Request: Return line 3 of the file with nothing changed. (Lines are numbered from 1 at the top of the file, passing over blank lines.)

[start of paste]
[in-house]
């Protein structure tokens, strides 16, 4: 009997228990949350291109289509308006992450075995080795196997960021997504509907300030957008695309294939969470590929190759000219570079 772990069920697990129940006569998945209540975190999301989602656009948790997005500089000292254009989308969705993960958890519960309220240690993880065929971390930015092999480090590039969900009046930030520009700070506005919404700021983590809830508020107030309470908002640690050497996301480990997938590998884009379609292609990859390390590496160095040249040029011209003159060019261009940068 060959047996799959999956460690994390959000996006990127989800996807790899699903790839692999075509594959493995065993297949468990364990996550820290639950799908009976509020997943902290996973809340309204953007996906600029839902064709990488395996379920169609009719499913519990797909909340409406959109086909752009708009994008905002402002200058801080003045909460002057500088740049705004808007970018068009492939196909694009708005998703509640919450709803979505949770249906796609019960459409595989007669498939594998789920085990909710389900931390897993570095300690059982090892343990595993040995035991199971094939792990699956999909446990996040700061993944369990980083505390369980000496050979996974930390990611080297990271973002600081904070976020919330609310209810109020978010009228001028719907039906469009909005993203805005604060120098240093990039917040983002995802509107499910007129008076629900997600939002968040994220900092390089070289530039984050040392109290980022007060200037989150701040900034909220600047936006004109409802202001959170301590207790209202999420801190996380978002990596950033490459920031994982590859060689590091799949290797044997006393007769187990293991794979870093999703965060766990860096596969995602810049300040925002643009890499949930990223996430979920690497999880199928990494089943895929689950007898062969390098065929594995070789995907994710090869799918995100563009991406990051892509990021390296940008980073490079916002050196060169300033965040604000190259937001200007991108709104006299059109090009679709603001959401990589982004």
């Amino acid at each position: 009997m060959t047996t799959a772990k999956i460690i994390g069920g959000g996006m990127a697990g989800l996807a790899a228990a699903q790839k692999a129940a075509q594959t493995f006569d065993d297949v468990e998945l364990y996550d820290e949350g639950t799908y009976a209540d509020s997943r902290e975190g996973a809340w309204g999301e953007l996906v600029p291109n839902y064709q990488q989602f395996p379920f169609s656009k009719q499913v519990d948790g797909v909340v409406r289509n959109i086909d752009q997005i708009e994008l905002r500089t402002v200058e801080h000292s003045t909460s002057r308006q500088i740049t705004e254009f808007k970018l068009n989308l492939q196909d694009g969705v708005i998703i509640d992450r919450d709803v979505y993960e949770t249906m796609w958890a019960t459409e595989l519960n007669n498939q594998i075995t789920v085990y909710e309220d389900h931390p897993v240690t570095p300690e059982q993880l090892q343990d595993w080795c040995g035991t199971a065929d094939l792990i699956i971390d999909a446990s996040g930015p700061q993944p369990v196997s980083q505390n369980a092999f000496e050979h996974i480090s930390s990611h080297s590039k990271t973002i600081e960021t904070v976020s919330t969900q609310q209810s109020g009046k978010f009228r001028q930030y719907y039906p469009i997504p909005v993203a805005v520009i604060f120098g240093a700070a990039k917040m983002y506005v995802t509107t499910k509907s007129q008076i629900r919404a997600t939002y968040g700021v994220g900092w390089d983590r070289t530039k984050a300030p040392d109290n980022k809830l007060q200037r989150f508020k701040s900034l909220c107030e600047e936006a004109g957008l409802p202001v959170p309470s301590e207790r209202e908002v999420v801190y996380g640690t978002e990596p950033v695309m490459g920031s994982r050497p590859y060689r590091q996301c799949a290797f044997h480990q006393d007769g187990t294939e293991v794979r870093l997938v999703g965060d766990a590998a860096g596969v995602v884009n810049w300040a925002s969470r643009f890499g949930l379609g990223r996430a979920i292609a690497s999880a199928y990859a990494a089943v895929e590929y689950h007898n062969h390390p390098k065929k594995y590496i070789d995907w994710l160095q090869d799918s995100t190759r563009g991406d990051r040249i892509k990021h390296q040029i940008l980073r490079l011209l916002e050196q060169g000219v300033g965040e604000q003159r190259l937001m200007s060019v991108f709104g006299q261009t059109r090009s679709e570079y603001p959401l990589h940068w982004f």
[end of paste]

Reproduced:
């Amino acid at each position: 009997m060959t047996t799959a772990k999956i460690i994390g069920g959000g996006m990127a697990g989800l996807a790899a228990a699903q790839k692999a129940a075509q594959t493995f006569d065993d297949v468990e998945l364990y996550d820290e949350g639950t799908y009976a209540d509020s997943r902290e975190g996973a809340w309204g999301e953007l996906v600029p291109n839902y064709q990488q989602f395996p379920f169609s656009k009719q499913v519990d948790g797909v909340v409406r289509n959109i086909d752009q997005i708009e994008l905002r500089t402002v200058e801080h000292s003045t909460s002057r308006q500088i740049t705004e254009f808007k970018l068009n989308l492939q196909d694009g969705v708005i998703i509640d992450r919450d709803v979505y993960e949770t249906m796609w958890a019960t459409e595989l519960n007669n498939q594998i075995t789920v085990y909710e309220d389900h931390p897993v240690t570095p300690e059982q993880l090892q343990d595993w080795c040995g035991t199971a065929d094939l792990i699956i971390d999909a446990s996040g930015p700061q993944p369990v196997s980083q505390n369980a092999f000496e050979h996974i480090s930390s990611h080297s590039k990271t973002i600081e960021t904070v976020s919330t969900q609310q209810s109020g009046k978010f009228r001028q930030y719907y039906p469009i997504p909005v993203a805005v520009i604060f120098g240093a700070a990039k917040m983002y506005v995802t509107t499910k509907s007129q008076i629900r919404a997600t939002y968040g700021v994220g900092w390089d983590r070289t530039k984050a300030p040392d109290n980022k809830l007060q200037r989150f508020k701040s900034l909220c107030e600047e936006a004109g957008l409802p202001v959170p309470s301590e207790r209202e908002v999420v801190y996380g640690t978002e990596p950033v695309m490459g920031s994982r050497p590859y060689r590091q996301c799949a290797f044997h480990q006393d007769g187990t294939e293991v794979r870093l997938v999703g965060d766990a590998a860096g596969v995602v884009n810049w300040a925002s969470r643009f890499g949930l379609g990223r996430a979920i292609a690497s999880a199928y990859a990494a089943v895929e590929y689950h007898n062969h390390p390098k065929k594995y590496i070789d995907w994710l160095q090869d799918s995100t190759r563009g991406d990051r040249i892509k990021h390296q040029i940008l980073r490079l011209l916002e050196q060169g000219v300033g965040e604000q003159r190259l937001m200007s060019v991108f709104g006299q261009t059109r090009s679709e570079y603001p959401l990589h940068w982004f």